Muse Reviews Rating: 3 laurels
On Thanksgiving Day 2007, as the country teeters on the brink of a recession, three generations of the Olson family gather. Eleanor and Gavin worry about their daughter, a single academic, and her newly adopted Indian child, and about their son, who has been caught in the imploding real-estate bubble. While the Olsons navigate the tensions and secrets that mark their relationships, seventeen-year-old Kijo Jackson and his best friend Spider set out from the nearby housing projects on a mysterious job. A series of tragic events bring these two worlds ever closer, exposing the dangerously thin line between suburban privilege and urban poverty, and culminating in a crime that will change everyone’s life.
In Strangers At The Feast, Jennifer Vanderbes produces the tight, engaging narrative every writer dreams of creating. From the opening line, Jennifer Vanderbes draws you in and invites you to sit down with her fictional family while they tell their story. Vanderbes tackles weighty themes ranging from socioeconomics to eminent domain.
I struggled to craft a synopsis that would do justice to Strangers At The Feast. Simply stating the plot doesn't cover the intricacies of Vanderbes' story. Unfortunately, the complexity that made Strangers At The Feast appealing to me as a reader also detracted from my experience.
Each chapter is told from the point of view of a different character. Although this formula gives the reader a feeling of immediacy and intimacy with Vanderbes' characters, they lack the distinctive voices that make the technique successful. Jennifer Vanderbes also spends more than half of her novel in flashback, in which she treats the reader to history lessons or waxes philosophical about the "emasculation of the American warrior." While these scenes are well-written, they drag down the book's pacing.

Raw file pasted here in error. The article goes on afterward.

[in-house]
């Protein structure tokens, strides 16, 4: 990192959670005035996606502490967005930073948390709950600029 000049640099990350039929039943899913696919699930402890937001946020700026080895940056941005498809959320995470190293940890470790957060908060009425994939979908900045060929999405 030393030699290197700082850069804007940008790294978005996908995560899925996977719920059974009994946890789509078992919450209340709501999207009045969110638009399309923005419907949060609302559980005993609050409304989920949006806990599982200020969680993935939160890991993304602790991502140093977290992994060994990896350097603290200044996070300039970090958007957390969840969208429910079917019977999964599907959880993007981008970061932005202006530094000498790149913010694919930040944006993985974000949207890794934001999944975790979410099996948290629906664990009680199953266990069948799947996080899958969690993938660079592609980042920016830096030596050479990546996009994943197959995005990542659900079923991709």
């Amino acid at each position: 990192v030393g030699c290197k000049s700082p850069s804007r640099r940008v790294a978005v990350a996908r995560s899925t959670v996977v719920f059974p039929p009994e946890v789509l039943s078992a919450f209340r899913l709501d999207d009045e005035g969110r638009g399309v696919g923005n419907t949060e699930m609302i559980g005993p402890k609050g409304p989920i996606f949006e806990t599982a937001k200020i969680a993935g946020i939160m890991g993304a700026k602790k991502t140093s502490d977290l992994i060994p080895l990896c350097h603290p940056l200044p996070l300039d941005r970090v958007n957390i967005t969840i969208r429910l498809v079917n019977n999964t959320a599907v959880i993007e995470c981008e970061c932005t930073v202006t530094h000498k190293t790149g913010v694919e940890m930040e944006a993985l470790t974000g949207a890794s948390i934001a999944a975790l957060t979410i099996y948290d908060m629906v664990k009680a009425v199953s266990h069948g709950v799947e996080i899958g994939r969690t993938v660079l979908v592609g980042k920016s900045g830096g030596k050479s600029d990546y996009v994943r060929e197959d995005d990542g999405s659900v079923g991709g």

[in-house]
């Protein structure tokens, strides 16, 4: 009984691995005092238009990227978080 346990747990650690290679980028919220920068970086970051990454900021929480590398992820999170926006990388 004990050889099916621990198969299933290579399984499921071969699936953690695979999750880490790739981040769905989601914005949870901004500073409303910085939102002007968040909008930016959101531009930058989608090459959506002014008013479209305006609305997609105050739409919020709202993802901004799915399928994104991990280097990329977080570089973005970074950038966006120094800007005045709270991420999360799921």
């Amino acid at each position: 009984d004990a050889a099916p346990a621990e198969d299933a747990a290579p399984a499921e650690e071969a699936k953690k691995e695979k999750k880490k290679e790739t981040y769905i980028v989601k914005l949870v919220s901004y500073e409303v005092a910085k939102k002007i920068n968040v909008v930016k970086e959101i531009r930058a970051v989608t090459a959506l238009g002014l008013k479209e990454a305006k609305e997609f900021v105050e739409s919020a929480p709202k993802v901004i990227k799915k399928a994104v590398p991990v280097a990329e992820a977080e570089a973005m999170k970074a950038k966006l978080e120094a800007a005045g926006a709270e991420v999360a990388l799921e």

When I finally reached the climax, Vanderbes rushed through it, and left a number of plot points unresolved. I was far more interested in the subplot involving Ginny Olson's adopted Indian daughter than in Douglas Olson's marital difficulties and was disappointed that I didn't get to see more of Priya. Despite lagging a bit in the middle, Strangers At The Feast is a quick read. Fans of literary fiction will enjoy Jennifer Vanderbes' skill with words and appreciate the depth of her research into a wide variety of topics.
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